This is the 114th posting in this series and it marks the end of our second year. The first forty one blogs began with ‘Sounding Off’ on 3rd May 2005 and were all about Spanish music and artists. We then moved on to the wider musical scene, with my personal reflections on particular concerts I have been to, and sharing my enthusiasm for composers and artists for whose music I have a special affection. Even so, we kept on returning to our origins, and scattered around there are additional postings on Spanish themes such as Gitano music and music sung on the pilgrim way to Santiago, with return visits to Rodrigo, Albeniz and Domingo, as well as three reflections on nationalism in music. The number of people who visit us suggests that I am not just talking to myself. Thank you for ‘listening’. Comments are always welcome.
It must be obvious to anyone reading these blogs that I am no expert, although since we started on them I have learned quite a lot. But appreciation doesn’t have to be the same as knowledge, and in the end I belong to the ‘ I know what I like’ sort of musical enthusiast, although recognising that there is always something new to learn.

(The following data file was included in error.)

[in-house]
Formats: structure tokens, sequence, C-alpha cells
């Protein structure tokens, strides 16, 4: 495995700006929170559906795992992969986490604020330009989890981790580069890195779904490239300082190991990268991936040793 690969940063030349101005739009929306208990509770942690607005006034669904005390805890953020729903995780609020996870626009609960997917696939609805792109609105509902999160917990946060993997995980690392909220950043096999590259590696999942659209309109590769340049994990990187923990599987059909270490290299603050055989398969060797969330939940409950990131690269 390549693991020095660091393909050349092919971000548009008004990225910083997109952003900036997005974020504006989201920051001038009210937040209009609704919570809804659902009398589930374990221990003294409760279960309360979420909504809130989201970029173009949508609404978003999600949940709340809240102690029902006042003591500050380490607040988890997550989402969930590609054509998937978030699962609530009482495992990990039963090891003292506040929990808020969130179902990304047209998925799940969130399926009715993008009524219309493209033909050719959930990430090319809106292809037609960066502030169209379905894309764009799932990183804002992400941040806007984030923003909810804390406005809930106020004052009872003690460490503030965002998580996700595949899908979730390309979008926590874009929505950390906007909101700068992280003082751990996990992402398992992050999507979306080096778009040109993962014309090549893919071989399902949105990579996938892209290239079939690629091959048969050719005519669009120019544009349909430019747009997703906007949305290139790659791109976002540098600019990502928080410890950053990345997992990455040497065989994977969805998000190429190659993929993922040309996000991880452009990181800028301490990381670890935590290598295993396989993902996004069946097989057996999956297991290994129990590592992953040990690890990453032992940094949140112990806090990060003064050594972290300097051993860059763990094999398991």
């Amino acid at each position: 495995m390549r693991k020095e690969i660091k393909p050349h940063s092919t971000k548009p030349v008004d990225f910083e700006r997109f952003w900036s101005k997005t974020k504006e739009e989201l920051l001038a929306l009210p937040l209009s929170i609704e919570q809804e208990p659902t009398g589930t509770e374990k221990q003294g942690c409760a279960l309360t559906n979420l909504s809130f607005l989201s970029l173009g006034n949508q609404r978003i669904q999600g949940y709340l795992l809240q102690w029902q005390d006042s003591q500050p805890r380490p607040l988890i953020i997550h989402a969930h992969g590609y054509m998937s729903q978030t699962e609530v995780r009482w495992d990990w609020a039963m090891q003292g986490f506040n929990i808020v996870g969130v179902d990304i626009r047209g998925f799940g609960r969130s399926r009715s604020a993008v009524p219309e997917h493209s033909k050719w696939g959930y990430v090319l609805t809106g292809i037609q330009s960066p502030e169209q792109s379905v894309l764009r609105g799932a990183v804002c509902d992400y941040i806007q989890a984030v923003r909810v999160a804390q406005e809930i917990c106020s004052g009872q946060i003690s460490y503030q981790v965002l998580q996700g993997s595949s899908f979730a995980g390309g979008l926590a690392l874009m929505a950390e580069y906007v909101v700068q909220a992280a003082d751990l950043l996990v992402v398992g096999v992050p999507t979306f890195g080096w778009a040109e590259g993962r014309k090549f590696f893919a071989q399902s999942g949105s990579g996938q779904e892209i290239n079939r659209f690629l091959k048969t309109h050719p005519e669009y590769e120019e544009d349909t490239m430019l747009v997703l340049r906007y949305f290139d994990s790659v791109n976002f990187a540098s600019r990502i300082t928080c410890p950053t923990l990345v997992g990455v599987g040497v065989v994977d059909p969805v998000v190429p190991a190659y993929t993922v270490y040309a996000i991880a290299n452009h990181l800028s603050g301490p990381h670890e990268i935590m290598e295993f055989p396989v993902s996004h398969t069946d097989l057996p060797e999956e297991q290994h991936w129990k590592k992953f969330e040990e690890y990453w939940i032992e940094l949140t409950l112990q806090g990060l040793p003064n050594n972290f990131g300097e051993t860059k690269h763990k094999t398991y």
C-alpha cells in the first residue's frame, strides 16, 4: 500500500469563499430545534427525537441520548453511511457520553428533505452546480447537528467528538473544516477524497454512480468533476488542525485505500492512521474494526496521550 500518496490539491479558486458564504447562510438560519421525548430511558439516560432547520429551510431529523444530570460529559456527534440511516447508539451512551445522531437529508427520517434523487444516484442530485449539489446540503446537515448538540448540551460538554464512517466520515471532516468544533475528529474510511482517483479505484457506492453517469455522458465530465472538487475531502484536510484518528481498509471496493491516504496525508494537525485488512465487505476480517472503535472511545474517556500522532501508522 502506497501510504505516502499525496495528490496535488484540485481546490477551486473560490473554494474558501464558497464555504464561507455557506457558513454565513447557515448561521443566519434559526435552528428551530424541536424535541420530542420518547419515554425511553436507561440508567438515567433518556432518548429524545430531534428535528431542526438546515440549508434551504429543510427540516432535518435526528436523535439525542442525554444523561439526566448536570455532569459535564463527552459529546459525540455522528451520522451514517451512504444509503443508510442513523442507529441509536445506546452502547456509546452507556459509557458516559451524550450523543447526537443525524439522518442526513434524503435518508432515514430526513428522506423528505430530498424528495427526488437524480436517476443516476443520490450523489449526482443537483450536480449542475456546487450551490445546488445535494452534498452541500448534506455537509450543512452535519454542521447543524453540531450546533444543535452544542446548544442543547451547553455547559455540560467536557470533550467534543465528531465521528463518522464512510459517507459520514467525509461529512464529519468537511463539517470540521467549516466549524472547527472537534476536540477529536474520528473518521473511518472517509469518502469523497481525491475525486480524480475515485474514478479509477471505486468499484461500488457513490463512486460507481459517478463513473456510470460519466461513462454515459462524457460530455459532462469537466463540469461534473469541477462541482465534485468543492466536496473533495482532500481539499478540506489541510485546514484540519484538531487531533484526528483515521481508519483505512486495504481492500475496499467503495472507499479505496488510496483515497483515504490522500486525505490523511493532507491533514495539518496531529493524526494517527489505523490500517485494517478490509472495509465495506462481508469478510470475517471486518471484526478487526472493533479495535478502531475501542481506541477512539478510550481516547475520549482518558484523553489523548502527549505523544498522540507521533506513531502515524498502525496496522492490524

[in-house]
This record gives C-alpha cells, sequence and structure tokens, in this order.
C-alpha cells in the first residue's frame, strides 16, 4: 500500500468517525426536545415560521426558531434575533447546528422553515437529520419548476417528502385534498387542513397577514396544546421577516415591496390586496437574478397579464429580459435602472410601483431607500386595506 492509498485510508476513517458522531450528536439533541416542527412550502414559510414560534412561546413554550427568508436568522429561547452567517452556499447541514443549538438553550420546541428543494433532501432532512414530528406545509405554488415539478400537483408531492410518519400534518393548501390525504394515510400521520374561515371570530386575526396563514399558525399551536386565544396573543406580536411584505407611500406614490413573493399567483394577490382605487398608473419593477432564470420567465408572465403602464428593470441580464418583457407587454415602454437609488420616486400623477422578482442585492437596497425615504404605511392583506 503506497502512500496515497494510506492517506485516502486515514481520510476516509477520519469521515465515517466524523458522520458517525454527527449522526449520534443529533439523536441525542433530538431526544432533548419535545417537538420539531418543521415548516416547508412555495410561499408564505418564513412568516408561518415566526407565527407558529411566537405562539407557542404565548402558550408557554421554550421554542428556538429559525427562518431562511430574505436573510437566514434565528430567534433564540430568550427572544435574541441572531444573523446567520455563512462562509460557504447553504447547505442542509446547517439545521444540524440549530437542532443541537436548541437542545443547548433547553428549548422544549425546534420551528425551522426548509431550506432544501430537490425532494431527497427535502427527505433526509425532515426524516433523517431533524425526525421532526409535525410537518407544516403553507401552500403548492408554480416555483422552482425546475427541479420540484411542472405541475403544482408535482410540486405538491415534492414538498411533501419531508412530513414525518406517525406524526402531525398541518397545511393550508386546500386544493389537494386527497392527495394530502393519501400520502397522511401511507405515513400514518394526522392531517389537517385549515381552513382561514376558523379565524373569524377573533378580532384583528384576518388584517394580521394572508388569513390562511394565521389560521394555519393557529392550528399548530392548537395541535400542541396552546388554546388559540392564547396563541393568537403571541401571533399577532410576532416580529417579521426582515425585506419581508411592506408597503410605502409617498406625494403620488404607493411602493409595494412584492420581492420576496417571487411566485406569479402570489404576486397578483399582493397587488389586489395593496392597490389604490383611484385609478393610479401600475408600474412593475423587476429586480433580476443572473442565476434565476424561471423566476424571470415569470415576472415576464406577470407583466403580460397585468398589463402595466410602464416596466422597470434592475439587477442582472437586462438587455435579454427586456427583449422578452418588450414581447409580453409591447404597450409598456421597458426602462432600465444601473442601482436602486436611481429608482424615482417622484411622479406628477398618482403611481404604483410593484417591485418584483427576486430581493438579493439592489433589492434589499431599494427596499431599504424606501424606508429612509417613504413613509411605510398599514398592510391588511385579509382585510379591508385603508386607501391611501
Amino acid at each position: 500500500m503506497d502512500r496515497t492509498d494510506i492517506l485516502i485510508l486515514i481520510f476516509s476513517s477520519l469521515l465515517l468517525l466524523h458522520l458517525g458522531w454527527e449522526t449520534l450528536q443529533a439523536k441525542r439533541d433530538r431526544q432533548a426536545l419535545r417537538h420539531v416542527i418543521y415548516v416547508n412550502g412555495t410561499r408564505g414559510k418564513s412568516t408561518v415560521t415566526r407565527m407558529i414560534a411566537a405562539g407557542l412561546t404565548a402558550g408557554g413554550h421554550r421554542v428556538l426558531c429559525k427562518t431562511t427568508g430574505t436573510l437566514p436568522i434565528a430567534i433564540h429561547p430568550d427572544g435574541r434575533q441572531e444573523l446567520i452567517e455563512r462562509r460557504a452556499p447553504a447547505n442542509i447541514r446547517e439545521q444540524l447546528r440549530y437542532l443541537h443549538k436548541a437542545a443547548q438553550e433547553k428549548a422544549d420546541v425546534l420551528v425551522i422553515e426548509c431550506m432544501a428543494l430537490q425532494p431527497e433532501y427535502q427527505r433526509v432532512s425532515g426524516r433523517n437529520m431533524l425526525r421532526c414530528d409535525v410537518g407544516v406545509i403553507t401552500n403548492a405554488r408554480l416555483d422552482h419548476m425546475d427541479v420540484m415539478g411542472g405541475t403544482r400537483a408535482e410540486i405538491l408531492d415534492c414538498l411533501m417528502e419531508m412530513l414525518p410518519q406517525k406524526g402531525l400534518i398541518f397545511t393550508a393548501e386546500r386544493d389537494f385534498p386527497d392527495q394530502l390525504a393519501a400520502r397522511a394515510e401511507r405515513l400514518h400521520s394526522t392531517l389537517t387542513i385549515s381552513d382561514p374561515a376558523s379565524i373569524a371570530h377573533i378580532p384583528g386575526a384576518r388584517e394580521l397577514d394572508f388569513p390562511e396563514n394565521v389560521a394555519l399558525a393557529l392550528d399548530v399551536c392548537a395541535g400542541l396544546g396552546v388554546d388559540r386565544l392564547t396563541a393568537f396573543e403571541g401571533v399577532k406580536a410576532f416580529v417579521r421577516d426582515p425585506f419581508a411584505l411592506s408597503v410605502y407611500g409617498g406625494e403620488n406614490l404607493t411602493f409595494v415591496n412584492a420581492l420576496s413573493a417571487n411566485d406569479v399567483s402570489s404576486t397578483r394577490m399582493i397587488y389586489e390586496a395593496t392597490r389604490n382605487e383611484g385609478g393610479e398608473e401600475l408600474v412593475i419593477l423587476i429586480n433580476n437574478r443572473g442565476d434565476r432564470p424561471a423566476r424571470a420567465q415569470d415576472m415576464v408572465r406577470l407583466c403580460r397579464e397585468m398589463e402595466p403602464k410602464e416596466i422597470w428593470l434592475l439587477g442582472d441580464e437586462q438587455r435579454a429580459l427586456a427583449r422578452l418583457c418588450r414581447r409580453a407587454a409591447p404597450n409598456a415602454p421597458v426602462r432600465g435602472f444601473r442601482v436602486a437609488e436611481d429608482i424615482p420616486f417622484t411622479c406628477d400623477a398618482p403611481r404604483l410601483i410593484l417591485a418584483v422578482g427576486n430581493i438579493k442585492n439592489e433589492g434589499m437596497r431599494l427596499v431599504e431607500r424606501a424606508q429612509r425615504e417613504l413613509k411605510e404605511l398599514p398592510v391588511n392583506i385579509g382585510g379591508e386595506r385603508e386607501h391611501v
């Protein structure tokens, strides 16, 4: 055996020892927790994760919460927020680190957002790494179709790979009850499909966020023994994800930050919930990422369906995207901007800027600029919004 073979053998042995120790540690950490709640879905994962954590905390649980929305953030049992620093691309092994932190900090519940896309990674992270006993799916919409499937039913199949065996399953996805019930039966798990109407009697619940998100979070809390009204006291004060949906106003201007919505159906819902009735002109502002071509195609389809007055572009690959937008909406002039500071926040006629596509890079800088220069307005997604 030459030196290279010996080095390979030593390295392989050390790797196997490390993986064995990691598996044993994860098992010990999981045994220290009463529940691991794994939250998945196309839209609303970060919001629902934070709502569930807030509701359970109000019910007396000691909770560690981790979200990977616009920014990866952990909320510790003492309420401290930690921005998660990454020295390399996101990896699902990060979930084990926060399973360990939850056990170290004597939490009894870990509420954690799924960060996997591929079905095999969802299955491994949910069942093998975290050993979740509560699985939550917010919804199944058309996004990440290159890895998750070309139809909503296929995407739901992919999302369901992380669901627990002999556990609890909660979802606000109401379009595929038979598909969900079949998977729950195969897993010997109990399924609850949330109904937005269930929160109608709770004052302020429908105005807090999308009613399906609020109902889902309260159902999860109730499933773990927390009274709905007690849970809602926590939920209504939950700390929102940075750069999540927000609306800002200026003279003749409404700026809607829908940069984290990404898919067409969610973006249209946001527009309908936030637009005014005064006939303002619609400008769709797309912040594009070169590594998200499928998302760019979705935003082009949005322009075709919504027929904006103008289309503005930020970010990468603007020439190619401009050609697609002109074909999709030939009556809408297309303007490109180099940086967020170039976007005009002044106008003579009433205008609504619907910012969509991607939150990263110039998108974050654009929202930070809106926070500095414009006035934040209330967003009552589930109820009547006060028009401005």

For example I have always found Johann Sebastian Bach difficult to appreciate. He just seems to go on and on – technically brilliant, to me he has often felt emotionally dry, although I know aficionados of his music would cry ‘shame’ on such a judgement. But a few days ago I heard the master-pianist Murray Perahia play his Partita No.2 in C minor and was overwhelmed by its crystalline beauty. Hearing it was a benediction; a deeply moving, cleansing and purifying experience. It demands of me that I now listen to Bach with a less prejudiced ear.
There is a considerably more significant anniversary in a month’s time. Edward Elgar was born on June 2nd. 1857.
The 150th anniversary is being marked by a surge of performances of his music. In Birmingham, for example. His oratorio ‘The Dream of Gerontius’ was given its first – under-rehearsed- performance there, and making reparation for that poor beginning, the City of Birmingham Orchestra and Chorus are performing the work in Symphony Hall on June 1st. As if that wasn’t enough they are also performing his other less well- known oratorios, ‘The Apostles’ and ‘The Kingdom’ on the two following nights. Some marathon!
More about Elgar next time.